It was always about commuter rail, not buses.
That much is made clear by a February 5, 2010 letter from County Executive Kathleen Falk, over her signature, asking U.S. Rep. Tammy Baldwin "to support the attached request of $30 million to help fund the Commuter Train project from Middleton to an East Madison station."
Notice? It is "the Commuter Train project." Not a mass transit project. In fact, among the 400+ words composing her letter, not once is the word "bus" used. By contrast, the words "train" or "rail" or some variation thereof are used eight times.
The Kathleen asks for the $30 million "earmark" to "help make commuter trains operate." Be assured, she tells Congressman Baldwin,
"We have worked hard here locally and successfully to create a Regional Transit Authority and a local funding mechanism (1/2 cent sales tax.) We have done our part to make a local match available to obtain vitally important federal dollars."
My friend Sunny Schubert writes in the Monona Herald:
When Dane County Sup. Don Imhoff brought up the letter at Monday's Monona City Council meeting, well, it was the closest thing to a bombshell that dropped all night.
That's because the letter says not one word about "expanded bus service," which was the talking point all the anti-referendum people kept making. It was all about commuter rail. Of course it was. It always has been. Commuter rail will be the centerpiece of whatever plan the Regional Transit Authority puts together to try to sell the half-cent sales tax hike.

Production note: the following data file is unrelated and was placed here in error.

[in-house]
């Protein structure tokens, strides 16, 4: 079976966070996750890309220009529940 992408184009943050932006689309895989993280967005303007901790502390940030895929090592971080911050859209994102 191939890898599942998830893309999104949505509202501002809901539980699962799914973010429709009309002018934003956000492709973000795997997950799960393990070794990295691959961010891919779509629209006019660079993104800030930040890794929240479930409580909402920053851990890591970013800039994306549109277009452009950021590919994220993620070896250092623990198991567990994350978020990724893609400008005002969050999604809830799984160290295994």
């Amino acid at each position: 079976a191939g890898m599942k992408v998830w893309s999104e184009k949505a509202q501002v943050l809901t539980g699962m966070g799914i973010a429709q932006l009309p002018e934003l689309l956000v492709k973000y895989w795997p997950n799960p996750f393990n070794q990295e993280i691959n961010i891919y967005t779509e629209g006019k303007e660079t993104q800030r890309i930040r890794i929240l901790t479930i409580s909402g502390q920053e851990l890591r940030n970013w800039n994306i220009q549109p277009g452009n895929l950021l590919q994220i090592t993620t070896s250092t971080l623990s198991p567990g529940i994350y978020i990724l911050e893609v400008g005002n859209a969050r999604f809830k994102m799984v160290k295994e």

Sunny, a resident of Monona, notes that their county supervisor, Robin Schmidt, wanted the City Council to deny giving Monona citizens a vote this November on commuter rail. She reports that Monona Mayor Robb Kahl noted that Monona residents would end up paying about $700,000 in sales tax to the RTA, but no one would promise that the city would get $700,000 in increased transit services in return. The Monona mayor's position is:
"No trains, expand buses," Kahl said. "But this application from Dane County clearly speaks to trains."
The liberal lament: 'Where is the plan?'
Lukas Diaz calls it, "An entirely preventable political problem:"
If it is too difficult to get things done on time, well I can think of a person or two who understands urgency. This plan needs to get before the voters by April 2011.
I really just don't get it. There are really great people on the RTA. They know transit, they know politics … but where is the plan? They could have built, at least partially, on the Transport 2020 Plan to get a head start.
If there's an electoral disaster for the Democrats at the state level this November, and there very well could be, it's not out of the realm of possibility that the RTA falls apart...
April 2011? Too late. The train will (ahem) have left the station.
Scottie McD's liberal county board had a chance to include Madison in a countywide referendum this fall but blew it.
Blaska's Bottom Line: Scott Walker and the Republicans running for the Legislature this November are watching the Dane County RTA commuter rail vote in 45 communities. They will be taking notes.